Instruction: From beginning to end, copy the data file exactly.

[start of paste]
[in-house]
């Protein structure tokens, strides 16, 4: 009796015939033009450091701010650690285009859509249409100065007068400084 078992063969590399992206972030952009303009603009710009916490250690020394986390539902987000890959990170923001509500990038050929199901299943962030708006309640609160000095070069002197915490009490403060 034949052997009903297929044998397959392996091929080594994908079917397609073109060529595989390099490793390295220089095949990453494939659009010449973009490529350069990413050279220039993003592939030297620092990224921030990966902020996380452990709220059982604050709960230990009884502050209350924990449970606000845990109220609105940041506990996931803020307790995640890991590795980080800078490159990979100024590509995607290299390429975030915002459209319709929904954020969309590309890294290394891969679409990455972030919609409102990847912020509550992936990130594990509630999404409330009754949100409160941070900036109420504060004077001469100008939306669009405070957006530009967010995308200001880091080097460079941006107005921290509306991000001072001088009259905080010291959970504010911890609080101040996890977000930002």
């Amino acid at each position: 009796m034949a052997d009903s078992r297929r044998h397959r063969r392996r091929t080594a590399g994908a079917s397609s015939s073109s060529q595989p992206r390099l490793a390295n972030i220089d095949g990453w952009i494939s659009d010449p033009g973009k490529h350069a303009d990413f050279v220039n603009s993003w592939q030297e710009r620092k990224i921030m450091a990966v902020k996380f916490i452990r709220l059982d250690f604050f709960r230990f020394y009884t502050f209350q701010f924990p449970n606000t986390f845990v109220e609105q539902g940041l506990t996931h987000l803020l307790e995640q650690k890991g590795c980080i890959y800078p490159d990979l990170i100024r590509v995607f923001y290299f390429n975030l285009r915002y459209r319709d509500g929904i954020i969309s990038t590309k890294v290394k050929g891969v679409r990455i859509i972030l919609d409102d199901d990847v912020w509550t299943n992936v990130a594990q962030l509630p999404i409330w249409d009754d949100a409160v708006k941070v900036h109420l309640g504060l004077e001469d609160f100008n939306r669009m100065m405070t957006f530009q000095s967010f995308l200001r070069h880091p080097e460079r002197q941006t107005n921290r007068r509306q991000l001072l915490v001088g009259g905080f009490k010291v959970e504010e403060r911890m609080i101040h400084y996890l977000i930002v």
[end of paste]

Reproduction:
[in-house]
């Protein structure tokens, strides 16, 4: 009796015939033009450091701010650690285009859509249409100065007068400084 078992063969590399992206972030952009303009603009710009916490250690020394986390539902987000890959990170923001509500990038050929199901299943962030708006309640609160000095070069002197915490009490403060 034949052997009903297929044998397959392996091929080594994908079917397609073109060529595989390099490793390295220089095949990453494939659009010449973009490529350069990413050279220039993003592939030297620092990224921030990966902020996380452990709220059982604050709960230990009884502050209350924990449970606000845990109220609105940041506990996931803020307790995640890991590795980080800078490159990979100024590509995607290299390429975030915002459209319709929904954020969309590309890294290394891969679409990455972030919609409102990847912020509550992936990130594990509630999404409330009754949100409160941070900036109420504060004077001469100008939306669009405070957006530009967010995308200001880091080097460079941006107005921290509306991000001072001088009259905080010291959970504010911890609080101040996890977000930002």
């Amino acid at each position: 009796m034949a052997d009903s078992r297929r044998h397959r063969r392996r091929t080594a590399g994908a079917s397609s015939s073109s060529q595989p992206r390099l490793a390295n972030i220089d095949g990453w952009i494939s659009d010449p033009g973009k490529h350069a303009d990413f050279v220039n603009s993003w592939q030297e710009r620092k990224i921030m450091a990966v902020k996380f916490i452990r709220l059982d250690f604050f709960r230990f020394y009884t502050f209350q701010f924990p449970n606000t986390f845990v109220e609105q539902g940041l506990t996931h987000l803020l307790e995640q650690k890991g590795c980080i890959y800078p490159d990979l990170i100024r590509v995607f923001y290299f390429n975030l285009r915002y459209r319709d509500g929904i954020i969309s990038t590309k890294v290394k050929g891969v679409r990455i859509i972030l919609d409102d199901d990847v912020w509550t299943n992936v990130a594990q962030l509630p999404i409330w249409d009754d949100a409160v708006k941070v900036h109420l309640g504060l004077e001469d609160f100008n939306r669009m100065m405070t957006f530009q000095s967010f995308l200001r070069h880091p080097e460079r002197q941006t107005n921290r007068r509306q991000l001072l915490v001088g009259g905080f009490k010291v959970e504010e403060r911890m609080i101040h400084y996890l977000i930002v």